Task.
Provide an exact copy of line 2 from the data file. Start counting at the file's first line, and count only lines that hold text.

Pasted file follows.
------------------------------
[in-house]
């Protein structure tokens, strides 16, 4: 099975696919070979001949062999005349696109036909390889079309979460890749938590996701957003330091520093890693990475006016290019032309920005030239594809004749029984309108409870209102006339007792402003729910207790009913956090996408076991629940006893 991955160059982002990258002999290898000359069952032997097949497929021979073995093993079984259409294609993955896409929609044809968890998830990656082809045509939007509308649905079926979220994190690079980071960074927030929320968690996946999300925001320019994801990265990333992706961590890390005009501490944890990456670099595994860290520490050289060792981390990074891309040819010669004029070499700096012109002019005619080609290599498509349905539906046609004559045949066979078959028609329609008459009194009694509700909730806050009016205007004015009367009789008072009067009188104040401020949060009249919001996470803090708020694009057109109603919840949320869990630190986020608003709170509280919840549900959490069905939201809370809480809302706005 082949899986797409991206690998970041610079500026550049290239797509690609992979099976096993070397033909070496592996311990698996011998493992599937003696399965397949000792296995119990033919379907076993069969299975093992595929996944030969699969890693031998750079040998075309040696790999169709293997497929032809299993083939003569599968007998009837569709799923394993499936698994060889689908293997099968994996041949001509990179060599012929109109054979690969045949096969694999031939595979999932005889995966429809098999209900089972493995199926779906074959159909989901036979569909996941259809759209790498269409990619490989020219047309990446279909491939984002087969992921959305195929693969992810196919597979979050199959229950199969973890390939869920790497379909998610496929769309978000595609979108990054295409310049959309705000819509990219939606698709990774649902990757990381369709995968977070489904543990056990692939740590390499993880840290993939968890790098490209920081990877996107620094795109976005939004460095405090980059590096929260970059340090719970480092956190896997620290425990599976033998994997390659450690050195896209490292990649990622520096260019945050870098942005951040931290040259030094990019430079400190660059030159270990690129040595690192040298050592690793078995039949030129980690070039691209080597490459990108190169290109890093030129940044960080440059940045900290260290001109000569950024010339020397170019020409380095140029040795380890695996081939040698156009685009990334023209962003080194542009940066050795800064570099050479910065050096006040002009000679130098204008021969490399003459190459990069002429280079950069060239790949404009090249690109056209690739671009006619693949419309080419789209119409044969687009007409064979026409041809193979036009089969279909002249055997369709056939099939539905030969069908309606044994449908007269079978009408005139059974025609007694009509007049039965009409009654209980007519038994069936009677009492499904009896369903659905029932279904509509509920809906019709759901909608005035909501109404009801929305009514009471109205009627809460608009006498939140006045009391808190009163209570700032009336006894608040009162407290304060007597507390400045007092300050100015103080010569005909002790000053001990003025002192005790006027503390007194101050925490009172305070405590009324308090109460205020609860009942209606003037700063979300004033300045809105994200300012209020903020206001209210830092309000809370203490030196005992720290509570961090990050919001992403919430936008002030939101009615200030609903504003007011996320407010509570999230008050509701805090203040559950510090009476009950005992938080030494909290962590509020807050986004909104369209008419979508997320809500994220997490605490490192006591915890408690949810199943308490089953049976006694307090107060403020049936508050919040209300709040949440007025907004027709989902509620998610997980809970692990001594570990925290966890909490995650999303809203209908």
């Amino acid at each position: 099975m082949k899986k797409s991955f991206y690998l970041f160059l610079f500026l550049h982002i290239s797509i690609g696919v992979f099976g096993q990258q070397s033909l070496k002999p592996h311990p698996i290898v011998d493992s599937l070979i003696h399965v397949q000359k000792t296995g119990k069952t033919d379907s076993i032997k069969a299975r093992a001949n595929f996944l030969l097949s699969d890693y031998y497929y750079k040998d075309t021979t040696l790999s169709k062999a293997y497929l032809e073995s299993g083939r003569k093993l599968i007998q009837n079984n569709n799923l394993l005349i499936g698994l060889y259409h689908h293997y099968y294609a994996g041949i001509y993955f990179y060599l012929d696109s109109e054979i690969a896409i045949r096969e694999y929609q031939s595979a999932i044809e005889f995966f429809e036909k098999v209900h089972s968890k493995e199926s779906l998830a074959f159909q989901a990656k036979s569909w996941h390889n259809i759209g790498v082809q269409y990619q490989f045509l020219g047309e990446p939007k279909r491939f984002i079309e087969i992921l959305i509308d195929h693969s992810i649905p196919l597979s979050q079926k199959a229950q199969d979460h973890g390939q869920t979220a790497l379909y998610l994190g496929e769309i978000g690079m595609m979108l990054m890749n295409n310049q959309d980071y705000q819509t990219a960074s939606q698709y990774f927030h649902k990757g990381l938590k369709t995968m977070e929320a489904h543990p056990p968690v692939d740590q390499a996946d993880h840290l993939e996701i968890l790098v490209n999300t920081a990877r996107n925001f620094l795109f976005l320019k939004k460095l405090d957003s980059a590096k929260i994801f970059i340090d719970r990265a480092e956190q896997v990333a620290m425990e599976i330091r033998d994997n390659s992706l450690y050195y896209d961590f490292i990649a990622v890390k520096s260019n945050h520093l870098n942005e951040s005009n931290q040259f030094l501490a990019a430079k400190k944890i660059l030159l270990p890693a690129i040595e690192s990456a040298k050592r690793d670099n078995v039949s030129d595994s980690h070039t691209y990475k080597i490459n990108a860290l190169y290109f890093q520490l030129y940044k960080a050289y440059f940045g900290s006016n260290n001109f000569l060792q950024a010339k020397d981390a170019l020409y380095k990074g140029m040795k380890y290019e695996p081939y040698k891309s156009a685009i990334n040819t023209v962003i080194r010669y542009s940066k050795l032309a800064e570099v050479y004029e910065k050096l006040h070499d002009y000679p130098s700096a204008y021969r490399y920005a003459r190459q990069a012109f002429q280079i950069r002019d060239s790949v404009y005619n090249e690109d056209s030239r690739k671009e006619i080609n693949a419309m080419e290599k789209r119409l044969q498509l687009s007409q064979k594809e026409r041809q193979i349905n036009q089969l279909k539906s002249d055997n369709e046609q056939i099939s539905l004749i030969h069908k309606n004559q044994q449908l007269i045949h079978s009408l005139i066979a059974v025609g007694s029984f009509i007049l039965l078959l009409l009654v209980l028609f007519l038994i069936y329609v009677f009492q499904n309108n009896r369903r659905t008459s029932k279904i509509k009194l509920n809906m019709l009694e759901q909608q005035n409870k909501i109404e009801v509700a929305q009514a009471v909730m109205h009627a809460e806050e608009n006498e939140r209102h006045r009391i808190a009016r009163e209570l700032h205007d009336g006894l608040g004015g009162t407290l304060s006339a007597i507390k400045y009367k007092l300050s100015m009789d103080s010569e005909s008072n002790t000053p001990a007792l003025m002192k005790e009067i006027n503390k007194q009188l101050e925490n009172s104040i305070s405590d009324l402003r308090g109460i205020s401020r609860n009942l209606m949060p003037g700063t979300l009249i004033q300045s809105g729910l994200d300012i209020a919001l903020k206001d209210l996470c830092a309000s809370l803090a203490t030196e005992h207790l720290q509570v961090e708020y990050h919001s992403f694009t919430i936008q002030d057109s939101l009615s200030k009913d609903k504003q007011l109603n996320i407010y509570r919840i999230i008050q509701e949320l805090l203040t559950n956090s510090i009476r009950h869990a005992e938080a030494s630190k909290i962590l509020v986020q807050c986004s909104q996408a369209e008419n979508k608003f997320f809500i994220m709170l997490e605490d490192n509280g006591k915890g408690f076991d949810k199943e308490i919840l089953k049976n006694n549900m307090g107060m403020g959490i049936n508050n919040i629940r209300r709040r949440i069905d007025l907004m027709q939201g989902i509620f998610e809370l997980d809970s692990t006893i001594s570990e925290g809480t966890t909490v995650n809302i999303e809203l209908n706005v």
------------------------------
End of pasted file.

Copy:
């Protein structure tokens, strides 16, 4: 099975696919070979001949062999005349696109036909390889079309979460890749938590996701957003330091520093890693990475006016290019032309920005030239594809004749029984309108409870209102006339007792402003729910207790009913956090996408076991629940006893 991955160059982002990258002999290898000359069952032997097949497929021979073995093993079984259409294609993955896409929609044809968890998830990656082809045509939007509308649905079926979220994190690079980071960074927030929320968690996946999300925001320019994801990265990333992706961590890390005009501490944890990456670099595994860290520490050289060792981390990074891309040819010669004029070499700096012109002019005619080609290599498509349905539906046609004559045949066979078959028609329609008459009194009694509700909730806050009016205007004015009367009789008072009067009188104040401020949060009249919001996470803090708020694009057109109603919840949320869990630190986020608003709170509280919840549900959490069905939201809370809480809302706005 082949899986797409991206690998970041610079500026550049290239797509690609992979099976096993070397033909070496592996311990698996011998493992599937003696399965397949000792296995119990033919379907076993069969299975093992595929996944030969699969890693031998750079040998075309040696790999169709293997497929032809299993083939003569599968007998009837569709799923394993499936698994060889689908293997099968994996041949001509990179060599012929109109054979690969045949096969694999031939595979999932005889995966429809098999209900089972493995199926779906074959159909989901036979569909996941259809759209790498269409990619490989020219047309990446279909491939984002087969992921959305195929693969992810196919597979979050199959229950199969973890390939869920790497379909998610496929769309978000595609979108990054295409310049959309705000819509990219939606698709990774649902990757990381369709995968977070489904543990056990692939740590390499993880840290993939968890790098490209920081990877996107620094795109976005939004460095405090980059590096929260970059340090719970480092956190896997620290425990599976033998994997390659450690050195896209490292990649990622520096260019945050870098942005951040931290040259030094990019430079400190660059030159270990690129040595690192040298050592690793078995039949030129980690070039691209080597490459990108190169290109890093030129940044960080440059940045900290260290001109000569950024010339020397170019020409380095140029040795380890695996081939040698156009685009990334023209962003080194542009940066050795800064570099050479910065050096006040002009000679130098204008021969490399003459190459990069002429280079950069060239790949404009090249690109056209690739671009006619693949419309080419789209119409044969687009007409064979026409041809193979036009089969279909002249055997369709056939099939539905030969069908309606044994449908007269079978009408005139059974025609007694009509007049039965009409009654209980007519038994069936009677009492499904009896369903659905029932279904509509509920809906019709759901909608005035909501109404009801929305009514009471109205009627809460608009006498939140006045009391808190009163209570700032009336006894608040009162407290304060007597507390400045007092300050100015103080010569005909002790000053001990003025002192005790006027503390007194101050925490009172305070405590009324308090109460205020609860009942209606003037700063979300004033300045809105994200300012209020903020206001209210830092309000809370203490030196005992720290509570961090990050919001992403919430936008002030939101009615200030609903504003007011996320407010509570999230008050509701805090203040559950510090009476009950005992938080030494909290962590509020807050986004909104369209008419979508997320809500994220997490605490490192006591915890408690949810199943308490089953049976006694307090107060403020049936508050919040209300709040949440007025907004027709989902509620998610997980809970692990001594570990925290966890909490995650999303809203209908």